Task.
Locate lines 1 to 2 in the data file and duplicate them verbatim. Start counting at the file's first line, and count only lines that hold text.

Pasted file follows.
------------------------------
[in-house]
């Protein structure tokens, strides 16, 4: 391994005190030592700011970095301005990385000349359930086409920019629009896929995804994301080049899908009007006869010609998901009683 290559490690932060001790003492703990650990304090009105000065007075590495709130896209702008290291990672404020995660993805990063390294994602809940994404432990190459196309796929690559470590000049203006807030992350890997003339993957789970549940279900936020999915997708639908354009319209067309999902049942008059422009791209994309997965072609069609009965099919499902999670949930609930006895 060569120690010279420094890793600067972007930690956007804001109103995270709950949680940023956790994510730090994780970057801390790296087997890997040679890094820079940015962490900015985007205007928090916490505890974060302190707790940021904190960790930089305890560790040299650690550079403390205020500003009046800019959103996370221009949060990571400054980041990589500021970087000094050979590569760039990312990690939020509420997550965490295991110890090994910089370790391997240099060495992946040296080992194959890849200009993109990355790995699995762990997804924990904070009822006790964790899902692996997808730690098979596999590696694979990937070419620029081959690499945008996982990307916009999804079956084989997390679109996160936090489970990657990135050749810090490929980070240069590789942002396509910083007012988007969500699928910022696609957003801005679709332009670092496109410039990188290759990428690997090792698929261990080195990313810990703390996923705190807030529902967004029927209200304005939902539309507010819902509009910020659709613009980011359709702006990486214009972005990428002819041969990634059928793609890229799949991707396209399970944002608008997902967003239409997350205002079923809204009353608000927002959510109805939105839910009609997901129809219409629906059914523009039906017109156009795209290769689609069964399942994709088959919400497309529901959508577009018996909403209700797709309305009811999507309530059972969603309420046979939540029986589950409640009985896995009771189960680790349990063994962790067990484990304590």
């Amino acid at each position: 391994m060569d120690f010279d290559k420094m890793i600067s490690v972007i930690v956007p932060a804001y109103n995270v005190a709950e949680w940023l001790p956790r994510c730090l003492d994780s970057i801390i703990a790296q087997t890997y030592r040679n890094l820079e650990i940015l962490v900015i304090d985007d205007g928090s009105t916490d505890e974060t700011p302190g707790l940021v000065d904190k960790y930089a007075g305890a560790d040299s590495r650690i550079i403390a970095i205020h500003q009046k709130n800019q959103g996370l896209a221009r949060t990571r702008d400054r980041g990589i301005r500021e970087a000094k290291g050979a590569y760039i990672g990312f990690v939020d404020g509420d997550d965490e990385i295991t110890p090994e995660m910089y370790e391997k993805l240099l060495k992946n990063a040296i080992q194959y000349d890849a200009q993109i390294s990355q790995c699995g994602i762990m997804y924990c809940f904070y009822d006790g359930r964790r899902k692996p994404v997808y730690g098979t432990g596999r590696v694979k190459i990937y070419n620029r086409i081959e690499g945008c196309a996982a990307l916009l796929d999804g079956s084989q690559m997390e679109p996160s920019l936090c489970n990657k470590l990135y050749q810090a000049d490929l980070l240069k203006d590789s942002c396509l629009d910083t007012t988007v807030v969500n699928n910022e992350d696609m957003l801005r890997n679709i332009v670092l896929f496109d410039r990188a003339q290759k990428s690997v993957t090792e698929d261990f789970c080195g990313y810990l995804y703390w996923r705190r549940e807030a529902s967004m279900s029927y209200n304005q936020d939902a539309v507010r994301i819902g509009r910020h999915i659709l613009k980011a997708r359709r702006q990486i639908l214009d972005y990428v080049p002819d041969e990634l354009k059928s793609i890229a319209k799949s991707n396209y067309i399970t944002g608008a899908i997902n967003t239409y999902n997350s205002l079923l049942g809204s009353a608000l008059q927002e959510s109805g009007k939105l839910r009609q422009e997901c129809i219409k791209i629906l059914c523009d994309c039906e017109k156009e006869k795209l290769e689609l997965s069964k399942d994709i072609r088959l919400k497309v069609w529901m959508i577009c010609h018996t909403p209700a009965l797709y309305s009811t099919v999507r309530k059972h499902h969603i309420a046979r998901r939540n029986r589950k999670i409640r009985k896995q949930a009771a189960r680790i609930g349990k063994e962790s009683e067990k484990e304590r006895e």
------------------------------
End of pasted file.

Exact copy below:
[in-house]
């Protein structure tokens, strides 16, 4: 391994005190030592700011970095301005990385000349359930086409920019629009896929995804994301080049899908009007006869010609998901009683 290559490690932060001790003492703990650990304090009105000065007075590495709130896209702008290291990672404020995660993805990063390294994602809940994404432990190459196309796929690559470590000049203006807030992350890997003339993957789970549940279900936020999915997708639908354009319209067309999902049942008059422009791209994309997965072609069609009965099919499902999670949930609930006895 060569120690010279420094890793600067972007930690956007804001109103995270709950949680940023956790994510730090994780970057801390790296087997890997040679890094820079940015962490900015985007205007928090916490505890974060302190707790940021904190960790930089305890560790040299650690550079403390205020500003009046800019959103996370221009949060990571400054980041990589500021970087000094050979590569760039990312990690939020509420997550965490295991110890090994910089370790391997240099060495992946040296080992194959890849200009993109990355790995699995762990997804924990904070009822006790964790899902692996997808730690098979596999590696694979990937070419620029081959690499945008996982990307916009999804079956084989997390679109996160936090489970990657990135050749810090490929980070240069590789942002396509910083007012988007969500699928910022696609957003801005679709332009670092496109410039990188290759990428690997090792698929261990080195990313810990703390996923705190807030529902967004029927209200304005939902539309507010819902509009910020659709613009980011359709702006990486214009972005990428002819041969990634059928793609890229799949991707396209399970944002608008997902967003239409997350205002079923809204009353608000927002959510109805939105839910009609997901129809219409629906059914523009039906017109156009795209290769689609069964399942994709088959919400497309529901959508577009018996909403209700797709309305009811999507309530059972969603309420046979939540029986589950409640009985896995009771189960680790349990063994962790067990484990304590």